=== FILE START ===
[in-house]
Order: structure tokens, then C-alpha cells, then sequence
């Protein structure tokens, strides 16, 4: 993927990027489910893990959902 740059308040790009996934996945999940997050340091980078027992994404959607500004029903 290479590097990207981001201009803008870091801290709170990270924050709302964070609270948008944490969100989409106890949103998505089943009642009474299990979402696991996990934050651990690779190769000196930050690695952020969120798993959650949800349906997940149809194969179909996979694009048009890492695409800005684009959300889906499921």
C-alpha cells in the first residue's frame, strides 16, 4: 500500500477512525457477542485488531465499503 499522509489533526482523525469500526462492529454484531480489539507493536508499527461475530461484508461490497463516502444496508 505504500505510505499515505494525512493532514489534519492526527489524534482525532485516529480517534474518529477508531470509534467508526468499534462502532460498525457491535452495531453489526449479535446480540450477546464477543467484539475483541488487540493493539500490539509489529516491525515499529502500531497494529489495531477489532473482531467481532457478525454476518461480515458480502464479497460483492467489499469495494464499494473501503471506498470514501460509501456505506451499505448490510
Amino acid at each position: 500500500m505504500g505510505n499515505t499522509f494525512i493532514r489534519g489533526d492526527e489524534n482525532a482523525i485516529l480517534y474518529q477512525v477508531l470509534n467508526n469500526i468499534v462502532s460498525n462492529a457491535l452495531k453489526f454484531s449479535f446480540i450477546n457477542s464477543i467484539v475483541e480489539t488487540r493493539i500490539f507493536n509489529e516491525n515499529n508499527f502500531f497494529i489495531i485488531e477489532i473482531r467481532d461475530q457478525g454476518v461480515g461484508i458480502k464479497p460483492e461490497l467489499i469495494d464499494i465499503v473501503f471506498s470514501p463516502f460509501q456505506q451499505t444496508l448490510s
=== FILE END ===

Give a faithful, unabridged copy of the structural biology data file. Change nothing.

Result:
[in-house]
Order: structure tokens, then C-alpha cells, then sequence
């Protein structure tokens, strides 16, 4: 993927990027489910893990959902 740059308040790009996934996945999940997050340091980078027992994404959607500004029903 290479590097990207981001201009803008870091801290709170990270924050709302964070609270948008944490969100989409106890949103998505089943009642009474299990979402696991996990934050651990690779190769000196930050690695952020969120798993959650949800349906997940149809194969179909996979694009048009890492695409800005684009959300889906499921």
C-alpha cells in the first residue's frame, strides 16, 4: 500500500477512525457477542485488531465499503 499522509489533526482523525469500526462492529454484531480489539507493536508499527461475530461484508461490497463516502444496508 505504500505510505499515505494525512493532514489534519492526527489524534482525532485516529480517534474518529477508531470509534467508526468499534462502532460498525457491535452495531453489526449479535446480540450477546464477543467484539475483541488487540493493539500490539509489529516491525515499529502500531497494529489495531477489532473482531467481532457478525454476518461480515458480502464479497460483492467489499469495494464499494473501503471506498470514501460509501456505506451499505448490510
Amino acid at each position: 500500500m505504500g505510505n499515505t499522509f494525512i493532514r489534519g489533526d492526527e489524534n482525532a482523525i485516529l480517534y474518529q477512525v477508531l470509534n467508526n469500526i468499534v462502532s460498525n462492529a457491535l452495531k453489526f454484531s449479535f446480540i450477546n457477542s464477543i467484539v475483541e480489539t488487540r493493539i500490539f507493536n509489529e516491525n515499529n508499527f502500531f497494529i489495531i485488531e477489532i473482531r467481532d461475530q457478525g454476518v461480515g461484508i458480502k464479497p460483492e461490497l467489499i469495494d464499494i465499503v473501503f471506498s470514501p463516502f460509501q456505506q451499505t444496508l448490510s